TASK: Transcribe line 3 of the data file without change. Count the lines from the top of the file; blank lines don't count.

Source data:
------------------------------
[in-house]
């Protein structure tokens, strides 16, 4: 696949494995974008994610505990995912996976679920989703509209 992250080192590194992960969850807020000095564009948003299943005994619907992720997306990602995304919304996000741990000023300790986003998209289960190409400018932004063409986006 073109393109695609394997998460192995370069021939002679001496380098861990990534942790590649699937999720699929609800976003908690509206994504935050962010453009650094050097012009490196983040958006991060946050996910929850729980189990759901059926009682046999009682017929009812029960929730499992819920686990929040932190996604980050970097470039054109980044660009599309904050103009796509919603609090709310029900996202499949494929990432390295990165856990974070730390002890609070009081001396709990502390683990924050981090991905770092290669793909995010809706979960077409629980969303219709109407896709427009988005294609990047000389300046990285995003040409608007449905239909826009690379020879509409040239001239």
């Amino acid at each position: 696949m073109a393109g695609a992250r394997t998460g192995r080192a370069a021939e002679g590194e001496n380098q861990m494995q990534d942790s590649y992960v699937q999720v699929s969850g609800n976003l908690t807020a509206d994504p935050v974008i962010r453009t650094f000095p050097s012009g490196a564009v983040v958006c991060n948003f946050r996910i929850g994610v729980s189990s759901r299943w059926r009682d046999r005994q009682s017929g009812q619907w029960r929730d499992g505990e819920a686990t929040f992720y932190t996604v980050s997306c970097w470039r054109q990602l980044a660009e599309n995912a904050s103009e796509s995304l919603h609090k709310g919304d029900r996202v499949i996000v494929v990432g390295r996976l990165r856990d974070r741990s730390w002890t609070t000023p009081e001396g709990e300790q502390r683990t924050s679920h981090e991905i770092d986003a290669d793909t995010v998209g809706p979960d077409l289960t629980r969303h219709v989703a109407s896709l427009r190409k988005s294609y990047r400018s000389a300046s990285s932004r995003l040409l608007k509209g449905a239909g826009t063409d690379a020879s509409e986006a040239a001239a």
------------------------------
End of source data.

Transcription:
């Amino acid at each position: 696949m073109a393109g695609a992250r394997t998460g192995r080192a370069a021939e002679g590194e001496n380098q861990m494995q990534d942790s590649y992960v699937q999720v699929s969850g609800n976003l908690t807020a509206d994504p935050v974008i962010r453009t650094f000095p050097s012009g490196a564009v983040v958006c991060n948003f946050r996910i929850g994610v729980s189990s759901r299943w059926r009682d046999r005994q009682s017929g009812q619907w029960r929730d499992g505990e819920a686990t929040f992720y932190t996604v980050s997306c970097w470039r054109q990602l980044a660009e599309n995912a904050s103009e796509s995304l919603h609090k709310g919304d029900r996202v499949i996000v494929v990432g390295r996976l990165r856990d974070r741990s730390w002890t609070t000023p009081e001396g709990e300790q502390r683990t924050s679920h981090e991905i770092d986003a290669d793909t995010v998209g809706p979960d077409l289960t629980r969303h219709v989703a109407s896709l427009r190409k988005s294609y990047r400018s000389a300046s990285s932004r995003l040409l608007k509209g449905a239909g826009t063409d690379a020879s509409e986006a040239a001239a």